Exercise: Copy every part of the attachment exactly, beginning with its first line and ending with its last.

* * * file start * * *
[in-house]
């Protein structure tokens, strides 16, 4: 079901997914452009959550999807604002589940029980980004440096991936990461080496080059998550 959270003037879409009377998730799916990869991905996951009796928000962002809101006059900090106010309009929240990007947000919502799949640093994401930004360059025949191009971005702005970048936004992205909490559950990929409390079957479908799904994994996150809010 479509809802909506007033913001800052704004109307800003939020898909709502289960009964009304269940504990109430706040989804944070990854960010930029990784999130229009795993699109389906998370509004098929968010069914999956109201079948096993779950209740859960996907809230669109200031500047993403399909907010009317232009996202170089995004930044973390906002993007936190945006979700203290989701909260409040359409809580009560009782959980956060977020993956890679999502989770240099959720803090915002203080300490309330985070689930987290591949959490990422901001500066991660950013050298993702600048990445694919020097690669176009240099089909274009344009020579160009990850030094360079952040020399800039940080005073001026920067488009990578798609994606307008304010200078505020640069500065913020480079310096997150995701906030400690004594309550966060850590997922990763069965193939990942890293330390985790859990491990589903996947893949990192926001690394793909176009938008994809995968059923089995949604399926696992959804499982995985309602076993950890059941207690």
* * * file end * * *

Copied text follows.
[in-house]
């Protein structure tokens, strides 16, 4: 079901997914452009959550999807604002589940029980980004440096991936990461080496080059998550 959270003037879409009377998730799916990869991905996951009796928000962002809101006059900090106010309009929240990007947000919502799949640093994401930004360059025949191009971005702005970048936004992205909490559950990929409390079957479908799904994994996150809010 479509809802909506007033913001800052704004109307800003939020898909709502289960009964009304269940504990109430706040989804944070990854960010930029990784999130229009795993699109389906998370509004098929968010069914999956109201079948096993779950209740859960996907809230669109200031500047993403399909907010009317232009996202170089995004930044973390906002993007936190945006979700203290989701909260409040359409809580009560009782959980956060977020993956890679999502989770240099959720803090915002203080300490309330985070689930987290591949959490990422901001500066991660950013050298993702600048990445694919020097690669176009240099089909274009344009020579160009990850030094360079952040020399800039940080005073001026920067488009990578798609994606307008304010200078505020640069500065913020480079310096997150995701906030400690004594309550966060850590997922990763069965193939990942890293330390985790859990491990589903996947893949990192926001690394793909176009938008994809995968059923089995949604399926696992959804499982995985309602076993950890059941207690």